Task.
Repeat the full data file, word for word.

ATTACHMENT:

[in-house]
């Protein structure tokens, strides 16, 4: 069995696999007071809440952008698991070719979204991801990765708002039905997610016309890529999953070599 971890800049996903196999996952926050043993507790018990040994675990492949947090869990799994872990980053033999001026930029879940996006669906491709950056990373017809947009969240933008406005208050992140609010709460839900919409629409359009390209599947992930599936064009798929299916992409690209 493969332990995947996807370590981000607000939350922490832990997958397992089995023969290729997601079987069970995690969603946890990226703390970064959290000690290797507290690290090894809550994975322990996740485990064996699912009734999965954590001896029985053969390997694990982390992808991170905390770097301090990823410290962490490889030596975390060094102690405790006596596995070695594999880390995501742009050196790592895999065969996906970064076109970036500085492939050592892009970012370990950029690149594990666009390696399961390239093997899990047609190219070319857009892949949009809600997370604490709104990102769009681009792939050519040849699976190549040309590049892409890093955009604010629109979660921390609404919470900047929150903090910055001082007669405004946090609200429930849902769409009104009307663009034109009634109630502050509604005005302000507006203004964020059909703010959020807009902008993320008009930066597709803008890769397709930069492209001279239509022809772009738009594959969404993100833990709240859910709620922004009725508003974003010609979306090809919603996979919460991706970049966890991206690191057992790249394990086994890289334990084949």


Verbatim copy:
[in-house]
């Protein structure tokens, strides 16, 4: 069995696999007071809440952008698991070719979204991801990765708002039905997610016309890529999953070599 971890800049996903196999996952926050043993507790018990040994675990492949947090869990799994872990980053033999001026930029879940996006669906491709950056990373017809947009969240933008406005208050992140609010709460839900919409629409359009390209599947992930599936064009798929299916992409690209 493969332990995947996807370590981000607000939350922490832990997958397992089995023969290729997601079987069970995690969603946890990226703390970064959290000690290797507290690290090894809550994975322990996740485990064996699912009734999965954590001896029985053969390997694990982390992808991170905390770097301090990823410290962490490889030596975390060094102690405790006596596995070695594999880390995501742009050196790592895999065969996906970064076109970036500085492939050592892009970012370990950029690149594990666009390696399961390239093997899990047609190219070319857009892949949009809600997370604490709104990102769009681009792939050519040849699976190549040309590049892409890093955009604010629109979660921390609404919470900047929150903090910055001082007669405004946090609200429930849902769409009104009307663009034109009634109630502050509604005005302000507006203004964020059909703010959020807009902008993320008009930066597709803008890769397709930069492209001279239509022809772009738009594959969404993100833990709240859910709620922004009725508003974003010609979306090809919603996979919460991706970049966890991206690191057992790249394990086994890289334990084949």